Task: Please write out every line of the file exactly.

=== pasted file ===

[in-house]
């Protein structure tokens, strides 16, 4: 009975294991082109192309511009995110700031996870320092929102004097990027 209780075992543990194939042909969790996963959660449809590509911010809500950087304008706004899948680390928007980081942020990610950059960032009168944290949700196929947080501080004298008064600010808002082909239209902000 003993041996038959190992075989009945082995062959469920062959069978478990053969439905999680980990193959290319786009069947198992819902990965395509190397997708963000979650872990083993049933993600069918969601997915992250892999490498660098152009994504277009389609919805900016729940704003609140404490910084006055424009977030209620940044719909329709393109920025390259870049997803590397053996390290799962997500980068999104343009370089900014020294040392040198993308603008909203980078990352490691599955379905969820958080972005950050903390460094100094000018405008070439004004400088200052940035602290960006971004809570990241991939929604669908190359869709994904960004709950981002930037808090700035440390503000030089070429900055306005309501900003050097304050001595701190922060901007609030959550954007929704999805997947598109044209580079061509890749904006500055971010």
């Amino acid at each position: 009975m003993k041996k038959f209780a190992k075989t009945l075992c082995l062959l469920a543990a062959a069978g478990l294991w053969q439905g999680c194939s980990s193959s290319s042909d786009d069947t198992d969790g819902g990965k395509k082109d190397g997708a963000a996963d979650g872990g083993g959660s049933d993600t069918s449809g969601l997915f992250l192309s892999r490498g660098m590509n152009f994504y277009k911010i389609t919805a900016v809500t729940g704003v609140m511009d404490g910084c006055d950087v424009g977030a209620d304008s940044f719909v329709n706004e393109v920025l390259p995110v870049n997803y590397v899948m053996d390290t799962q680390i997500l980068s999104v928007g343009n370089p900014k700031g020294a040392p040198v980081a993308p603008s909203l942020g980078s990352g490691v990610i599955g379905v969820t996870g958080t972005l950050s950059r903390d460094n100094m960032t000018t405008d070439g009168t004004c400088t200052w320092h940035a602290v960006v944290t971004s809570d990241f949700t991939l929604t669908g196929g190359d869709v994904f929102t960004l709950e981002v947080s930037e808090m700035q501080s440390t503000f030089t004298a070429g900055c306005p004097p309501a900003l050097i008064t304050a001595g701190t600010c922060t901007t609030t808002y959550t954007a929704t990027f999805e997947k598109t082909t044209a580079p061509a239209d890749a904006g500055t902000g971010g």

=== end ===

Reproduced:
[in-house]
């Protein structure tokens, strides 16, 4: 009975294991082109192309511009995110700031996870320092929102004097990027 209780075992543990194939042909969790996963959660449809590509911010809500950087304008706004899948680390928007980081942020990610950059960032009168944290949700196929947080501080004298008064600010808002082909239209902000 003993041996038959190992075989009945082995062959469920062959069978478990053969439905999680980990193959290319786009069947198992819902990965395509190397997708963000979650872990083993049933993600069918969601997915992250892999490498660098152009994504277009389609919805900016729940704003609140404490910084006055424009977030209620940044719909329709393109920025390259870049997803590397053996390290799962997500980068999104343009370089900014020294040392040198993308603008909203980078990352490691599955379905969820958080972005950050903390460094100094000018405008070439004004400088200052940035602290960006971004809570990241991939929604669908190359869709994904960004709950981002930037808090700035440390503000030089070429900055306005309501900003050097304050001595701190922060901007609030959550954007929704999805997947598109044209580079061509890749904006500055971010």
């Amino acid at each position: 009975m003993k041996k038959f209780a190992k075989t009945l075992c082995l062959l469920a543990a062959a069978g478990l294991w053969q439905g999680c194939s980990s193959s290319s042909d786009d069947t198992d969790g819902g990965k395509k082109d190397g997708a963000a996963d979650g872990g083993g959660s049933d993600t069918s449809g969601l997915f992250l192309s892999r490498g660098m590509n152009f994504y277009k911010i389609t919805a900016v809500t729940g704003v609140m511009d404490g910084c006055d950087v424009g977030a209620d304008s940044f719909v329709n706004e393109v920025l390259p995110v870049n997803y590397v899948m053996d390290t799962q680390i997500l980068s999104v928007g343009n370089p900014k700031g020294a040392p040198v980081a993308p603008s909203l942020g980078s990352g490691v990610i599955g379905v969820t996870g958080t972005l950050s950059r903390d460094n100094m960032t000018t405008d070439g009168t004004c400088t200052w320092h940035a602290v960006v944290t971004s809570d990241f949700t991939l929604t669908g196929g190359d869709v994904f929102t960004l709950e981002v947080s930037e808090m700035q501080s440390t503000f030089t004298a070429g900055c306005p004097p309501a900003l050097i008064t304050a001595g701190t600010c922060t901007t609030t808002y959550t954007a929704t990027f999805e997947k598109t082909t044209a580079p061509a239209d890749a904006g500055t902000g971010g």